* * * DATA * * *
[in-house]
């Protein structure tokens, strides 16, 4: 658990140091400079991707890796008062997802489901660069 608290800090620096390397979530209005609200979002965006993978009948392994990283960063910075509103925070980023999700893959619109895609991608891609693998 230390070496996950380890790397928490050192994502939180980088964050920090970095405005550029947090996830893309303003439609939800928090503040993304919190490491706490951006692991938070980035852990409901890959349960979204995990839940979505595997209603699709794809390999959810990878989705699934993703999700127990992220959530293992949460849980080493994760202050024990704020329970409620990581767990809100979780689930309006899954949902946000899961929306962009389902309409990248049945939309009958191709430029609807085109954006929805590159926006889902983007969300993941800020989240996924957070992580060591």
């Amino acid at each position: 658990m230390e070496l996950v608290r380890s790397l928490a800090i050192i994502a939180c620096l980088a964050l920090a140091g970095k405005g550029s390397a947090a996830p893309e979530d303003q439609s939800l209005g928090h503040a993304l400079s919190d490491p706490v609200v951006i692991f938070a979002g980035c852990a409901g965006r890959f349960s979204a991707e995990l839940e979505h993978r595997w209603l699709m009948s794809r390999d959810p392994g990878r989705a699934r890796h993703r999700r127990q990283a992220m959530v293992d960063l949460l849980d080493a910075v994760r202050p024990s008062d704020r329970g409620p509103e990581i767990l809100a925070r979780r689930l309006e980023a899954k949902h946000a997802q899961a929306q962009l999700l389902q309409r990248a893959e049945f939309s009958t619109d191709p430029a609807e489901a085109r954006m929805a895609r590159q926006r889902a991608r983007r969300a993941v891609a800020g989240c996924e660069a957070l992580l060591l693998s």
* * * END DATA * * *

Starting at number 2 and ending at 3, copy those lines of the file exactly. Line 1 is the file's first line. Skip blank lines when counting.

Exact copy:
């Protein structure tokens, strides 16, 4: 658990140091400079991707890796008062997802489901660069 608290800090620096390397979530209005609200979002965006993978009948392994990283960063910075509103925070980023999700893959619109895609991608891609693998 230390070496996950380890790397928490050192994502939180980088964050920090970095405005550029947090996830893309303003439609939800928090503040993304919190490491706490951006692991938070980035852990409901890959349960979204995990839940979505595997209603699709794809390999959810990878989705699934993703999700127990992220959530293992949460849980080493994760202050024990704020329970409620990581767990809100979780689930309006899954949902946000899961929306962009389902309409990248049945939309009958191709430029609807085109954006929805590159926006889902983007969300993941800020989240996924957070992580060591």
């Amino acid at each position: 658990m230390e070496l996950v608290r380890s790397l928490a800090i050192i994502a939180c620096l980088a964050l920090a140091g970095k405005g550029s390397a947090a996830p893309e979530d303003q439609s939800l209005g928090h503040a993304l400079s919190d490491p706490v609200v951006i692991f938070a979002g980035c852990a409901g965006r890959f349960s979204a991707e995990l839940e979505h993978r595997w209603l699709m009948s794809r390999d959810p392994g990878r989705a699934r890796h993703r999700r127990q990283a992220m959530v293992d960063l949460l849980d080493a910075v994760r202050p024990s008062d704020r329970g409620p509103e990581i767990l809100a925070r979780r689930l309006e980023a899954k949902h946000a997802q899961a929306q962009l999700l389902q309409r990248a893959e049945f939309s009958t619109d191709p430029a609807e489901a085109r954006m929805a895609r590159q926006r889902a991608r983007r969300a993941v891609a800020g989240c996924e660069a957070l992580l060591l693998s």